13 July 2006

A girl and her sistahs

When Annalivia was born, I immediately felt the urge to find her a little sister. I was sitting in the doctor's waiting room three weeks after she was born telling my mother that I was ready to have the next one and that I hoped it would be a little sister for Annalivia. (Again, the euphoria sustained me through my exhaustion.) Dennis and I talked even then about how it just seems as though our next little girl is just waiting to come into our family. It has never been as though it is a variable whether she will appear. The only variable is when she will appear.
This pregnancy, I am praying for a healthy baby, but I will also confess that I have prayed that this one will be the little sister for Annalivia. This may seem blasphemous to some and I know full-well that if this baby ends up being a little boy, we will look at him when he arrives and talk about how we can't imagine him being anyone else. And we will love him for who he is.
But, having said that, there is something about having three little sisters that leads me to hope for a sister for my daughter. From my sisters I have learned so much about patience, intelligence, forgiveness and healing, imagination, and of course, love. As we grow older, and I am able to see them more as individuals and less as an extension of myself, I find myself continually being taught how to be a better sibling, a better friend, and a better person.
There was a recent article in TIME the week before last about how siblings shape us that got me thinking about this more. It is kind of amazing to me that the idea that we are more shaped by siblings than by our parents and our spouses is a new idea. From the time we were incredibly young, my parents were telling us that the closest people to us would be our siblings. I remember vividly my mother explaining that the Marissa's DNA was a lot closer to mine than hers or Dad's. I remember the "conversation" Dad delivered as Marissa and I trudged up a hill at Governor Dodge State Park, wherein he explained that the relationships with our sisters were the most important we would ever have and that those relationships deserved more respect than we were giving them on that vacation.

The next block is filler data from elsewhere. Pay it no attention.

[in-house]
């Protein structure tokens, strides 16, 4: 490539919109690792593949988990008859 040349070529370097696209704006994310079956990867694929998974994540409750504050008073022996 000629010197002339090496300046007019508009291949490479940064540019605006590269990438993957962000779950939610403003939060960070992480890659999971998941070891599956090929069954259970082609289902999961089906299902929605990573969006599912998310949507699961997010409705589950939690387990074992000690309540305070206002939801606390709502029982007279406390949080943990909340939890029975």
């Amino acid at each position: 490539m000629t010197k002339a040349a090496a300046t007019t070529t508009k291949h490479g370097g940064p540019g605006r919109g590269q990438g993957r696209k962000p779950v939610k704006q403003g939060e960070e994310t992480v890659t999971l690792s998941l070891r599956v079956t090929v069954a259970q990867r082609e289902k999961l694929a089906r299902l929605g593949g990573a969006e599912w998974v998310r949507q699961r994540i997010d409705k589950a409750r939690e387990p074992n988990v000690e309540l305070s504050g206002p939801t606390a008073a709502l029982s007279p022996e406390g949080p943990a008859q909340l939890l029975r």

And it's true. Every subsequent relationship I've developed has been judged by what I've experienced with my sisters. Can I laugh with this person? Am I comfortable with this person? Can we have intense intellectual discussion? Can we agree to disagree with minimal hostility? Are they appropriately insane?
I want Annalivia to have a barometer like this, but also to have someone who brings her more joy, more love, and yes, more frustration, than she ever will think possible and who, God willing, will accompany her through the various stages of life long after her father and I return Home.
So, though we will be more than happy to welcome a little guy into our family, we look forward to and pray for the day when Annalivia will lead her little sister through the peonies, whispering in her ear, and holding hands, playing games that neither Dennis nor I will fully understand.
Though my guess is that I'll understand at least a little.
I should mention for the benefit of any sistahs reading this blog that the fact that this photo is of Rissy and me is solely due to the fact that I do not have non-akward photos of the rest of us in this house. Sorry, Kali.


Anonymous said...

One must assume from my expression in that picture that I am deeply revelling in the intense bonding of sisterhood so described in your post. Great statement ape - thanks! I love you!


Anonymous said...

As the older of two brothers, I read your posting with brotherly eyes. I have said in recent years that he and I are much closer now than ever. We are so very different, but yet so alike. A wonderous and unique relationship we share. Andre and his lady friend are here this weekend and we just spent the past hour, along with a friend of mine, in the living room over desert telling good stories of our childhood.....and he and I had them rolling. It was good to tell our story. It is good to have a brother to share that story. Thanks April for reminding me.

PS: May I be the first to blog that I would so like to be there when they tell the McStews that BLUE will be their new favorite color. :)